When pregnant, I always wondered why people felt like that gave them carte blanche to ask questions you would never ask a normal person. Like “how big are you?” and “how much have you gained?” It also felt like just because I was pregnant, people felt like that somehow gave them the right to ignore social norms and personal space – specifically when complete strangers would touch my ballooning tummy. I always thought this all was a unique phenomenon associated with pregnancy. I was wrong.
Since getting divorced, I have had a multitude of awkward moments of people putting their foot in their mouth – for instance asking me if they could view my house, since they just assumed I was going to have to sell it (I still live there), or offering to set me up on a date with their son who has two daughter, just loves kids, but never married “either of those women” that he had them with (those were his mom’s words that spewed out of her mouth with a sourpuss look on her face).
I have found my newest, most favorite question of all. “Do they all have the same dad?”
I get a lot of questions asked about my three beautiful children and how I made them, being that my last name is different than theirs (I opted to take back my maiden name). This zinger came from a younger mom (probably in her late twenties) who noted that my daughter’s last name was different than mine and saw my two sons (which she didn’t know their names), which prompted the question.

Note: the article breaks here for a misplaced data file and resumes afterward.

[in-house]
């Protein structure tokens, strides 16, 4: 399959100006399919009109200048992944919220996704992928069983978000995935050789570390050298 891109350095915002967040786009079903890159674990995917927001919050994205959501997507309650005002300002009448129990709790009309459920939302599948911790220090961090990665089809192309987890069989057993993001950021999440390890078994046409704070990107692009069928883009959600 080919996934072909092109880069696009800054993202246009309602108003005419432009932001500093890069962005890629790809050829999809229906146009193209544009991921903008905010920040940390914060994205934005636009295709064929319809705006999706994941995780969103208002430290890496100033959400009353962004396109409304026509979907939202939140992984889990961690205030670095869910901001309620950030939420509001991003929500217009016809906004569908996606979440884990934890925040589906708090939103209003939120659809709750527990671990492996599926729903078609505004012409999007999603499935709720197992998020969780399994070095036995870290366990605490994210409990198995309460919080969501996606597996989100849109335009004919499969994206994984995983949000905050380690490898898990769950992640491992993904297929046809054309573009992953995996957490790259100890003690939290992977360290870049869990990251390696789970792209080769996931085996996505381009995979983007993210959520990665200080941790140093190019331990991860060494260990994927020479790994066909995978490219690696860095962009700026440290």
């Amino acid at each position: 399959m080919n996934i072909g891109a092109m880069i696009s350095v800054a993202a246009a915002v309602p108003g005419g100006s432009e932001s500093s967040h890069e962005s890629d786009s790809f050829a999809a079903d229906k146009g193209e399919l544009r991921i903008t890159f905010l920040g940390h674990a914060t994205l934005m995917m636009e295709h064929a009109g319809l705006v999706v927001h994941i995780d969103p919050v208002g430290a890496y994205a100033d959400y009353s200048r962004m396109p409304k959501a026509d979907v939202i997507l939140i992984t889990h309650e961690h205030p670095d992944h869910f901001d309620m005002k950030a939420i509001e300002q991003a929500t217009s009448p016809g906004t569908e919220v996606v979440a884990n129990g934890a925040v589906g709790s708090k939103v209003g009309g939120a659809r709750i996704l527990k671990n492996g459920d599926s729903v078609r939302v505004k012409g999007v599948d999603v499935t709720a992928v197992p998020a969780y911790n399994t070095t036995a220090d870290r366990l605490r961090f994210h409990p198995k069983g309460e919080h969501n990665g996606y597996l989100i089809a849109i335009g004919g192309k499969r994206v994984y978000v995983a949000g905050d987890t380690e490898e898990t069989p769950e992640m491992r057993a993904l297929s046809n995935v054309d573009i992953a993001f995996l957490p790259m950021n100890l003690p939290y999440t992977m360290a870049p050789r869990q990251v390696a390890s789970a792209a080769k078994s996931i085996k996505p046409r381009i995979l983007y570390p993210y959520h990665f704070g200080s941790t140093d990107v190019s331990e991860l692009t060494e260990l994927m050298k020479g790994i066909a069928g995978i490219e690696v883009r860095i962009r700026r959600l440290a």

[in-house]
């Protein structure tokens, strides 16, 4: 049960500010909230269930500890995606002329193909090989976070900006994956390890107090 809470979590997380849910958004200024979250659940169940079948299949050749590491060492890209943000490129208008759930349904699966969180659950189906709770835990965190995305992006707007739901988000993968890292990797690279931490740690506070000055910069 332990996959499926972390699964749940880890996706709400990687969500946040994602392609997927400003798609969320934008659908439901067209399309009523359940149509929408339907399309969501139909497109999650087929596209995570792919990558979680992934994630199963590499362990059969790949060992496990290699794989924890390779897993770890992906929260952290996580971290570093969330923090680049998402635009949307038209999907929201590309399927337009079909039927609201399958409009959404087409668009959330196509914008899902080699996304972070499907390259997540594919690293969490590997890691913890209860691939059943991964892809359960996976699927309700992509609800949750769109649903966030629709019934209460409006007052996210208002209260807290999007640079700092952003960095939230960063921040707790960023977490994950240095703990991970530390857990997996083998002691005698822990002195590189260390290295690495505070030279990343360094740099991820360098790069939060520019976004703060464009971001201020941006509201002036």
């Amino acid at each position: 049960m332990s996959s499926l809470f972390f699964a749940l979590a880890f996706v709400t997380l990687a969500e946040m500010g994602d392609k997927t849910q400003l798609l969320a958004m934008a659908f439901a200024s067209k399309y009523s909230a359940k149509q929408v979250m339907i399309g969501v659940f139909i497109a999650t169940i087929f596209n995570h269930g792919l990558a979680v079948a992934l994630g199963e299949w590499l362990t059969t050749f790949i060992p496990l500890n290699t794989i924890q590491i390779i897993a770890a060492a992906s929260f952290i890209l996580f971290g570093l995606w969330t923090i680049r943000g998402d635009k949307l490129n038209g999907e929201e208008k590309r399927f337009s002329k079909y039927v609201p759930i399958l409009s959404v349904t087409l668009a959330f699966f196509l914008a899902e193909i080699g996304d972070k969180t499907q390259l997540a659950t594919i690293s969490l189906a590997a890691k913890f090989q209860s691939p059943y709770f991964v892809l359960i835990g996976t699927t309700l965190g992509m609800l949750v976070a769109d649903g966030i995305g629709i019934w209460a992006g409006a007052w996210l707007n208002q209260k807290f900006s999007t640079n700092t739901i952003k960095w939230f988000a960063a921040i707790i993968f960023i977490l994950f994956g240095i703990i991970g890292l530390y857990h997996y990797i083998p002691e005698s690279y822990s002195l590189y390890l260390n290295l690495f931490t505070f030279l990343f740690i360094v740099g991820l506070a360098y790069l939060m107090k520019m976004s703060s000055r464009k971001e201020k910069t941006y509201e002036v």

I had a rush of answers go through my brain at the moment.
‘No, they don’t have the same father, but since I couldn’t figure out which of the thousands and thousands of guys I slept with could be the dad, I just picked a name and gave it to all of them.’
‘No, but they all have the same uncle.’
‘Actually, I hatched them – no father needed.’
and the one I really wanted to tell her: ‘None of your business.’
People seem to get so hung up on who the parents are or who has been with who, they forget to look at the big picture. Regardless of who the father is (which, by the way, they were all conceived during my one and only marriage with EX), why can’t they just look at all three of my kids, see how wonderful and amazing they are, relish in their intelligence, and just be satisfied in knowing that they are being raised right? Even if they all three did have different dads, that wouldn’t make them less of a joy or blessing on this earth.
It’s hard feeling judged. I know there’s not the stigma with single moms that used to be there, but it’s still hard. It’s difficult enough to go to sporting events or school events and see those happy parents who are still together. I feel envious of that. That was the picture I had in my head, all those years ago, as I walked down the aisle. Instead, I sit through school events with EX usually a seat or two behind me, with his girlfriend of the same name, and feel immensely alone as a parent. I can only imagine that other single moms, regardless of how they became single (unexpected pregnancy out of wedlock, divorce, or even those widowed), feel this same slight pang of envy that we don’t get to share those amazing parenting moments, with the other parent of our child. It’s just not the same when you’re not together anymore. It’s hard knowing that they (the kids) will grow up and not know the same happiness and security I recall having, seeing my parents together.
At the same time, every single time I hear my EX raise his voice to our kids, every time I see him bully them, every time I see the disappointment in their eyes when he chooses himself over them – I know that I made the right choice. When I compare where they were emotionally three years ago to where they are now, I thank God that I had the strength and the courage to take this step for us. That is the grace that gets me through those moments of stupid questions or odd looks.
Just remember to be kind and always think before you speak.